You might think that Mars -- one of the world's biggest candy companies -- and sustainability would be mutually exclusive concepts. But that just means you haven't met Howard Shapiro, the chief agronomist for Mars and the man behind the chocolate you can now taste ingoodnessKnows
, a snack that melds berries, nuts and toasted whole grains with dark chocolate and can only be described as "decadent." (Right now, Denver and Boulder are the only places in the country where you can find goodnessKnows; look for them at Sunflower markets, King Soopers and Sprouts stores.)
Shapiro founded the Seeds of Change organization before it was bought by Mars; now he uses his plant know-how to create a better planet for chocolate farmers and consumers alike. "Not all chocolate is created equal, and claims are so easy to make and so difficult to defend," Shapiro says. But before he gets into the science behind flavanols -- the compound in chocolate that many scientists contend improves both cognitive and cardiovascular health -- Shapiro emphasizes that the farmer takes precedence over the cacao bean. And he's dedicated to making the lives of 6.5-million small farmers better through sustainable practices.
"Someone has to raise the bar," Shapiro says. "We're raising it on certification. Eventually there will be a standard for sustainability certification for cacao crops." And that certification process is bound to be complex.
"It'll be one more piece of a really complex puzzle that begins with productivity," Shapiro explains. "There's a social element, which means the fabric of the community is strong. Cultural, which means the cultural ties still exist, because the farmers want to be rural, and not urban. And then you have the environmental issues -- whether they grow organically, with compost. And then the ecology -- whether the landscape is robust. All of that has to eventually be part of the equation."
Shapiro feels he's been successful in Brazil, where he and his colleagues nursed nutrient-deficient, yellowing soil back to health by planting annual crops until it was rich enough to support cacao again -- and high-yielding cacao plants, meaning farmers could plant fewer of them and use the rest of their available space for other crops.
"We're working on trees that are much more disease resistant but not enough yet," he says. "You have to do interim steps. Here's a statistic: 30 percent of trees produce 70 percent of cacao pods. If we fix 30 percent of trees to produce 300 percent of the pods, so the others can be fruit trees, nut trees, oil seed trees -- and if everything else fails, many of the oil seed trees are very good in drought, so you can even eat them. We're building a portfolio of knowledge, economics and nutrition."
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"Brazil is quite successful," Shapiro continues. "It's changing from a disaster into something that we can see the future of. East Asia, Papua New Guinea, the Phillippines ... there has been a long-term understanding of productivity, and farmers won't do something unless it makes money. We'll take on the country that produces most of the cacao in the world, Ivory Coast. We've signed a memorandum of understanding with the World Bank, other chocolate companies, NGOs and the agencies in the government -- extension, service, science, agriculture ministries. Plus, we will, by 2020, use 100 percent certified sustainable cocoa only. If we stand alone and do it, it's not so easy ... but if our competitors join in with this, which they have, then we will have that famous moment, the tipping point, to sustainability versus unsustainable practices in four to five years."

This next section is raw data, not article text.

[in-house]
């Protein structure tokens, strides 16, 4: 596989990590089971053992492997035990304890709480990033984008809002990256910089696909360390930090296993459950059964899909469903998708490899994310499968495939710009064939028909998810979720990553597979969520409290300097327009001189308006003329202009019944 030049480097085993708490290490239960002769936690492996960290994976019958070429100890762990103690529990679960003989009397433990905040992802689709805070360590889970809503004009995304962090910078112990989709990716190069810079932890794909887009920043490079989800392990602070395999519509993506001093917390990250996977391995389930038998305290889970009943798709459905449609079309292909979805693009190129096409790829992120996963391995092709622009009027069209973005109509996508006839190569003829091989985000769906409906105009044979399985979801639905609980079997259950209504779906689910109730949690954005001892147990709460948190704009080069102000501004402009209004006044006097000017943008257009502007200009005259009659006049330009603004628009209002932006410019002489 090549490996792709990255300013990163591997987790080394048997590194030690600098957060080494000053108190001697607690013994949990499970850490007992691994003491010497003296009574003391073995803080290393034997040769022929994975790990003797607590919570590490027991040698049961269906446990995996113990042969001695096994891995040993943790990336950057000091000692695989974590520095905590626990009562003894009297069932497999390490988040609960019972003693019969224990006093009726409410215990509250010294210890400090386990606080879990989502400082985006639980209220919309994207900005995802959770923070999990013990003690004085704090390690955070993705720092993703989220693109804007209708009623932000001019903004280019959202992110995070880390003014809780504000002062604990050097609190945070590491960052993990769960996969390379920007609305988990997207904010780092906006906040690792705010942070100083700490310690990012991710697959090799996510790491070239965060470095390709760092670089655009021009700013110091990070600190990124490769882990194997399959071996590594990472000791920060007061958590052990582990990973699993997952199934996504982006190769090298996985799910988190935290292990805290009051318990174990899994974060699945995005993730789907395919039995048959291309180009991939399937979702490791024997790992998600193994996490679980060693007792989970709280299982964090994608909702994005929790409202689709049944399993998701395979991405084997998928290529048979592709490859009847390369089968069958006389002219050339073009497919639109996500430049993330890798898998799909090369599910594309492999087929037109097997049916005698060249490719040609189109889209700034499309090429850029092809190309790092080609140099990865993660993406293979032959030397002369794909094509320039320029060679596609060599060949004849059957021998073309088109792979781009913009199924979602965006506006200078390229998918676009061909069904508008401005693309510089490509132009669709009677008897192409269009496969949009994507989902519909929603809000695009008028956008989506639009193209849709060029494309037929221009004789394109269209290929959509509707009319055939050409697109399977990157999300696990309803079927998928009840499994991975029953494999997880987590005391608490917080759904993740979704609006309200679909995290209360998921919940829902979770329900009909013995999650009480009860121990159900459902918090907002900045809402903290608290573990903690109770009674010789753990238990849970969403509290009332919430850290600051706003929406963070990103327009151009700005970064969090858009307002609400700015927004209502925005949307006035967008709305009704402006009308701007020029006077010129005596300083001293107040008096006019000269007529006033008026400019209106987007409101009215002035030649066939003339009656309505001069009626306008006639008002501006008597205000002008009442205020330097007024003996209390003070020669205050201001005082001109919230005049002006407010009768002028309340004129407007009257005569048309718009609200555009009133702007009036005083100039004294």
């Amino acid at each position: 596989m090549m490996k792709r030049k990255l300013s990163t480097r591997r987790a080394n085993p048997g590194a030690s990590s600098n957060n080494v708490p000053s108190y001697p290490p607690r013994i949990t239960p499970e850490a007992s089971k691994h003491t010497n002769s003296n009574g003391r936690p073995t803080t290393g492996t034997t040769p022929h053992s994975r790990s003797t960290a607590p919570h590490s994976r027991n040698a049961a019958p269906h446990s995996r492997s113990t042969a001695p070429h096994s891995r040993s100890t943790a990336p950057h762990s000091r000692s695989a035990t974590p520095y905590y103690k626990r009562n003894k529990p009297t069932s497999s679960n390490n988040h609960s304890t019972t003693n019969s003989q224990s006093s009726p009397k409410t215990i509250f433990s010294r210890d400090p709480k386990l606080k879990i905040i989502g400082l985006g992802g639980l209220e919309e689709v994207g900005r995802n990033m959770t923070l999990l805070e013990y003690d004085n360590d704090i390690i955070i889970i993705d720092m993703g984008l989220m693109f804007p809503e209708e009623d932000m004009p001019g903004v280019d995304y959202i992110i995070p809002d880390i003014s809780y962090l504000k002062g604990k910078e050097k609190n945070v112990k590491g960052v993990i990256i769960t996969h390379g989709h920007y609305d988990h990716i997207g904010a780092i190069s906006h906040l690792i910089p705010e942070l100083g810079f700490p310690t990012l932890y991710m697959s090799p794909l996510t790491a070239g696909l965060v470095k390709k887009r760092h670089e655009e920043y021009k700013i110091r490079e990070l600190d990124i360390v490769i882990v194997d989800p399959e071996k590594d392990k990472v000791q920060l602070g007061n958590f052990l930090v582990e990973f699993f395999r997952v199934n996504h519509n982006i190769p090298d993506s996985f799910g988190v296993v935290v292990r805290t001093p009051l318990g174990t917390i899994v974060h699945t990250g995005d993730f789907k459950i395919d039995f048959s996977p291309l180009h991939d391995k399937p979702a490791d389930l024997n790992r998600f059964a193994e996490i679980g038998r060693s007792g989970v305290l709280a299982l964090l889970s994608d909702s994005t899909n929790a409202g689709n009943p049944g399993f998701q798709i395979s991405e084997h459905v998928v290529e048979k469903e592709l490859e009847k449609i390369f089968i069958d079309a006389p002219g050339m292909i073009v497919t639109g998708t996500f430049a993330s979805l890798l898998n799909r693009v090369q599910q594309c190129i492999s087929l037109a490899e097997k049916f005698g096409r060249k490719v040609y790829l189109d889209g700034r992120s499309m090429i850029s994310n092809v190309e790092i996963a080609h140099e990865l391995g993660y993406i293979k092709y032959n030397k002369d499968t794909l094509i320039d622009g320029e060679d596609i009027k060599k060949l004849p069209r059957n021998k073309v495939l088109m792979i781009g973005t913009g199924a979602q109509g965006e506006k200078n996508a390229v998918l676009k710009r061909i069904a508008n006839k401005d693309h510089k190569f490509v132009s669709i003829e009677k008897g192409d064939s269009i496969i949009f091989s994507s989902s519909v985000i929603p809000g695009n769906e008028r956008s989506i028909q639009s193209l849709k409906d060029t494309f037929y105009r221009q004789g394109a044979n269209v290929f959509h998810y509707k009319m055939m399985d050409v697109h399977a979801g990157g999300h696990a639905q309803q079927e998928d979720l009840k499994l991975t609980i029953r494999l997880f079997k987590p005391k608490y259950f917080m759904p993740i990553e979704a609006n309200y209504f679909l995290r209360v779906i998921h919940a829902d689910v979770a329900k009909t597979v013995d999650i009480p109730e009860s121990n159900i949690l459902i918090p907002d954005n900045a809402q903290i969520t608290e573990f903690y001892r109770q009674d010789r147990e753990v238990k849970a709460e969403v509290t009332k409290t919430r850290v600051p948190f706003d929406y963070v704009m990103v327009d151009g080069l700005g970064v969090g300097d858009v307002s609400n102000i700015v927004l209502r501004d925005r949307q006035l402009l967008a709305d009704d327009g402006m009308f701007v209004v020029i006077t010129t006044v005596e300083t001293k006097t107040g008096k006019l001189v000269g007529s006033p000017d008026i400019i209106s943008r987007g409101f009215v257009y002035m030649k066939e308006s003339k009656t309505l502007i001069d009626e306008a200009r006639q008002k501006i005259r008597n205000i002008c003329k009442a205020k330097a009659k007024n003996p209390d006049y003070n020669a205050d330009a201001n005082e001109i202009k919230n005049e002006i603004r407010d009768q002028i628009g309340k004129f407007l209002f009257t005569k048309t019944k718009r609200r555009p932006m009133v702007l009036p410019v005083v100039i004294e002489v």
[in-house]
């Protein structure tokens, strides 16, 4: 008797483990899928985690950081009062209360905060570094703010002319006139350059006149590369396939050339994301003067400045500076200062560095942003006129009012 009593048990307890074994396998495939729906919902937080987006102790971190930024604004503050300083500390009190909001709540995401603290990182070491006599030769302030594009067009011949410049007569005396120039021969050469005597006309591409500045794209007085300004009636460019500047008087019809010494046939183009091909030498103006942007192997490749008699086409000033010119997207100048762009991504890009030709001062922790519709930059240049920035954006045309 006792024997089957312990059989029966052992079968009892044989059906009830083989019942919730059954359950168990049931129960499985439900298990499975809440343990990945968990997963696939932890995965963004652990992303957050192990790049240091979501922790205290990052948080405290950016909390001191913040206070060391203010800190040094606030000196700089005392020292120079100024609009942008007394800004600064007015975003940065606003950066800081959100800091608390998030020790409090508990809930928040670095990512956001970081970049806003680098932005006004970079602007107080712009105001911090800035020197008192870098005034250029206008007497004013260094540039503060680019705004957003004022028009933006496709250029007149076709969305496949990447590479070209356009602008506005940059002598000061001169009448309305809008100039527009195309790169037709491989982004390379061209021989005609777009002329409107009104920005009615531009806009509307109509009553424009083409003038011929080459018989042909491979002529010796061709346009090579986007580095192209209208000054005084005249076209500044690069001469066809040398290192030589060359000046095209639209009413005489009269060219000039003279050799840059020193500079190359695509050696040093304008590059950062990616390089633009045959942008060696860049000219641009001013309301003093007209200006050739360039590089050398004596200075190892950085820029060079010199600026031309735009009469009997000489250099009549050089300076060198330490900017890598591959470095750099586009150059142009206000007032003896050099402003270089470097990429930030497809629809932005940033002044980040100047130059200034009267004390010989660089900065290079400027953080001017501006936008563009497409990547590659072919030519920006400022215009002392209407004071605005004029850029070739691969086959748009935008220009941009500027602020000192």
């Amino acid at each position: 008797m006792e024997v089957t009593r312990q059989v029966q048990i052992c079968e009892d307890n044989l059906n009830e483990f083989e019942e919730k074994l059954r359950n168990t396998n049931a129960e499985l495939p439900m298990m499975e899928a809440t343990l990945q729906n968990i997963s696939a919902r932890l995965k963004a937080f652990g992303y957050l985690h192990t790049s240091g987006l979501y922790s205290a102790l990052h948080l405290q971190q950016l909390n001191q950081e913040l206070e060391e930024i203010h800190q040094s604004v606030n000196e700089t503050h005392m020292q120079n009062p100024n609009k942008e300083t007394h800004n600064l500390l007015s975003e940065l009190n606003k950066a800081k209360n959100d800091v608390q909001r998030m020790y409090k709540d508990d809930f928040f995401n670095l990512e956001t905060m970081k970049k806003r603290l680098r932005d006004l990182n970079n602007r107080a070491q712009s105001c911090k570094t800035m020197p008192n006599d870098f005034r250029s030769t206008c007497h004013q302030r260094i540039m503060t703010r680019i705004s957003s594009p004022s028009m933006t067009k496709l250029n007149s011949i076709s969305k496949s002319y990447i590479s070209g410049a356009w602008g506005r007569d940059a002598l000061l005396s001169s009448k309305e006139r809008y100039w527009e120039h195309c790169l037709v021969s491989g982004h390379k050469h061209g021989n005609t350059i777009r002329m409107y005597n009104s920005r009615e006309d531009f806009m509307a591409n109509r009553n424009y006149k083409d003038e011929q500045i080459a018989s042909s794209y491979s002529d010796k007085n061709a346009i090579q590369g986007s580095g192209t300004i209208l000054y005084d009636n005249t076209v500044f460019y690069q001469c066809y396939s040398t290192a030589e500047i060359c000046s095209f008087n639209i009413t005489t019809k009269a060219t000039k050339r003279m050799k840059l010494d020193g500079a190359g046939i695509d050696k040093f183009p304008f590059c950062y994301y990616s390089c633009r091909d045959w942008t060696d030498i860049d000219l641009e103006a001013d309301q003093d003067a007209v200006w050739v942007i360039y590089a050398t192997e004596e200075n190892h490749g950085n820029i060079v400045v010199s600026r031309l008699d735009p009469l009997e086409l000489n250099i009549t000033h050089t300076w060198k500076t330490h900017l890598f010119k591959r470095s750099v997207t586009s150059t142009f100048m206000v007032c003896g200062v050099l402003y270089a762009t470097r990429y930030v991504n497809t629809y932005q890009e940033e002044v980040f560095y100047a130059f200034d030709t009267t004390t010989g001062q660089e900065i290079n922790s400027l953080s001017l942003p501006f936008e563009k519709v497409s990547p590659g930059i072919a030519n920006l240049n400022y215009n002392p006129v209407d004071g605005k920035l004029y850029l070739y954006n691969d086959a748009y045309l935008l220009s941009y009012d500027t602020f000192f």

That's the broad view, and when you pull the lens in a little bit, you can still see how Shapiro's work is affecting people in a positive way every day. It's all about the flavanols: "Are flavanols really healthy for you?" he asks. "And can I tell you that we knew from the very first day that they are. When we found something that looked promising, we were told to go back and do it again. 'How can this really be good for you, how come no one else knows it and how come you know it now?' Another trail, another paper." (To date, around 140 peer-reviewed papers on the benefits of flavanols have been published by Shapiro and company.)
"Finally, we realized we really do have something here, and from a series of medical centers and research studies, we realized that as an efficacious dose, if you take 200 milligrams of flavanols a day, it's good for your heart," he continues. "The goodnessKnows products, at 150 calories contain 200 milligrams of flavanols, which is a heart-healthy snack.
"There's nothing to retract on this. Most dark chocolate, almost all dark chocolate, does not contain flavanols, unless you know how to harvest it, process it and then manufacture it into a unique experience like goodnessKnows, because not everyone knows how to do it. And the genius of what Mars has done is understand how to retain the flavanols throughout the entire manufacturing process. So when someone says, 'I can't believe you really know how to do this,' I put my tools on the table and verify that they are accurate. So we are able to do this where almost no one else is able to do this today. Will they in the future? We hope so, because why would we want to be the only one selling something that is good for cardiovascular health?"